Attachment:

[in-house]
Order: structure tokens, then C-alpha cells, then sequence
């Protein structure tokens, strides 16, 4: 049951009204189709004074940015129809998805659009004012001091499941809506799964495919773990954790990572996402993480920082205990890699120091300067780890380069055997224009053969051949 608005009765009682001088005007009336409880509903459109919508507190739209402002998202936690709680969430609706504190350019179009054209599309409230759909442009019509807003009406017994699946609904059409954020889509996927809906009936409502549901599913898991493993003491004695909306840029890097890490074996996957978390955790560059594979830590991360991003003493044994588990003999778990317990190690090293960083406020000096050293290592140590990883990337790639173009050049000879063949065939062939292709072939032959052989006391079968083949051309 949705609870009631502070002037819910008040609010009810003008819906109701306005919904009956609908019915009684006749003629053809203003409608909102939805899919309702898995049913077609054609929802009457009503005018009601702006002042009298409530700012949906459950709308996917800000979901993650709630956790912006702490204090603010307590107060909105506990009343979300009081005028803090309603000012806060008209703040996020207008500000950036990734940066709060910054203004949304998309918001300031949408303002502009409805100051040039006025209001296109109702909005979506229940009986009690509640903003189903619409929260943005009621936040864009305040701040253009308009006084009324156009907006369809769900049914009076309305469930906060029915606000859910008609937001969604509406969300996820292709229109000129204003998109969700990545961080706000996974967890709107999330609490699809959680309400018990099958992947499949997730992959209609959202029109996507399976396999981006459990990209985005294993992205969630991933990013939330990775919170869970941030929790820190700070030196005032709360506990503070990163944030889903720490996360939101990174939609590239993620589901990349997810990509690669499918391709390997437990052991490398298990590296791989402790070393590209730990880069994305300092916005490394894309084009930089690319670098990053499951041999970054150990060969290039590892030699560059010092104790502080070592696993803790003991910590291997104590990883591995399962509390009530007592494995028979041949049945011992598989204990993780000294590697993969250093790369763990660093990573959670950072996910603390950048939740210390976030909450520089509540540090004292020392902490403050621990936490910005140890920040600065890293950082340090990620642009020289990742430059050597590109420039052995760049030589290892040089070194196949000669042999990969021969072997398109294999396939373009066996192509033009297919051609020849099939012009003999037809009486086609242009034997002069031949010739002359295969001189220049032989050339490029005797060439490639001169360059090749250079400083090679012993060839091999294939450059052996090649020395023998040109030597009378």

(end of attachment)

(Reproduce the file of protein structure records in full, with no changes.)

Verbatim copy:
[in-house]
Order: structure tokens, then C-alpha cells, then sequence
């Protein structure tokens, strides 16, 4: 049951009204189709004074940015129809998805659009004012001091499941809506799964495919773990954790990572996402993480920082205990890699120091300067780890380069055997224009053969051949 608005009765009682001088005007009336409880509903459109919508507190739209402002998202936690709680969430609706504190350019179009054209599309409230759909442009019509807003009406017994699946609904059409954020889509996927809906009936409502549901599913898991493993003491004695909306840029890097890490074996996957978390955790560059594979830590991360991003003493044994588990003999778990317990190690090293960083406020000096050293290592140590990883990337790639173009050049000879063949065939062939292709072939032959052989006391079968083949051309 949705609870009631502070002037819910008040609010009810003008819906109701306005919904009956609908019915009684006749003629053809203003409608909102939805899919309702898995049913077609054609929802009457009503005018009601702006002042009298409530700012949906459950709308996917800000979901993650709630956790912006702490204090603010307590107060909105506990009343979300009081005028803090309603000012806060008209703040996020207008500000950036990734940066709060910054203004949304998309918001300031949408303002502009409805100051040039006025209001296109109702909005979506229940009986009690509640903003189903619409929260943005009621936040864009305040701040253009308009006084009324156009907006369809769900049914009076309305469930906060029915606000859910008609937001969604509406969300996820292709229109000129204003998109969700990545961080706000996974967890709107999330609490699809959680309400018990099958992947499949997730992959209609959202029109996507399976396999981006459990990209985005294993992205969630991933990013939330990775919170869970941030929790820190700070030196005032709360506990503070990163944030889903720490996360939101990174939609590239993620589901990349997810990509690669499918391709390997437990052991490398298990590296791989402790070393590209730990880069994305300092916005490394894309084009930089690319670098990053499951041999970054150990060969290039590892030699560059010092104790502080070592696993803790003991910590291997104590990883591995399962509390009530007592494995028979041949049945011992598989204990993780000294590697993969250093790369763990660093990573959670950072996910603390950048939740210390976030909450520089509540540090004292020392902490403050621990936490910005140890920040600065890293950082340090990620642009020289990742430059050597590109420039052995760049030589290892040089070194196949000669042999990969021969072997398109294999396939373009066996192509033009297919051609020849099939012009003999037809009486086609242009034997002069031949010739002359295969001189220049032989050339490029005797060439490639001169360059090749250079400083090679012993060839091999294939450059052996090649020395023998040109030597009378």